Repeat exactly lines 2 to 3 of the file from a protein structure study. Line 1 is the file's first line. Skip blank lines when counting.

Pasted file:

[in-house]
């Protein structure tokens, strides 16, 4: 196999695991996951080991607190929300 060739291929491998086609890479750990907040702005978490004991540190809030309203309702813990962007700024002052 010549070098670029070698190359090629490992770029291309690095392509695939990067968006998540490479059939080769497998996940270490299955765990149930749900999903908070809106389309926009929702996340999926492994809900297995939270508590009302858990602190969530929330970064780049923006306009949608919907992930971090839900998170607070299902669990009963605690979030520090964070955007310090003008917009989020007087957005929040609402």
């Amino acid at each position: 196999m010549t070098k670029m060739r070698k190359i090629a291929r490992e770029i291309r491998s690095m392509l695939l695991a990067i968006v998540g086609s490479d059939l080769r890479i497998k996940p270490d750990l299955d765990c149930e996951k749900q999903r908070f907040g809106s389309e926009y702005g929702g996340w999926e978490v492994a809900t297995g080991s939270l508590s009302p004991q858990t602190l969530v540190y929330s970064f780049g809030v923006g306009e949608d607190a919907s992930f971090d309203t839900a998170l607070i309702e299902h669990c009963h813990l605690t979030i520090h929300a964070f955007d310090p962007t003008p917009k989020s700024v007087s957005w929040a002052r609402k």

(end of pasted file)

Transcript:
């Protein structure tokens, strides 16, 4: 196999695991996951080991607190929300 060739291929491998086609890479750990907040702005978490004991540190809030309203309702813990962007700024002052 010549070098670029070698190359090629490992770029291309690095392509695939990067968006998540490479059939080769497998996940270490299955765990149930749900999903908070809106389309926009929702996340999926492994809900297995939270508590009302858990602190969530929330970064780049923006306009949608919907992930971090839900998170607070299902669990009963605690979030520090964070955007310090003008917009989020007087957005929040609402």
């Amino acid at each position: 196999m010549t070098k670029m060739r070698k190359i090629a291929r490992e770029i291309r491998s690095m392509l695939l695991a990067i968006v998540g086609s490479d059939l080769r890479i497998k996940p270490d750990l299955d765990c149930e996951k749900q999903r908070f907040g809106s389309e926009y702005g929702g996340w999926e978490v492994a809900t297995g080991s939270l508590s009302p004991q858990t602190l969530v540190y929330s970064f780049g809030v923006g306009e949608d607190a919907s992930f971090d309203t839900a998170l607070i309702e299902h669990c009963h813990l605690t979030i520090h929300a964070f955007d310090p962007t003008p917009k989020s700024v007087s957005w929040a002052r609402k």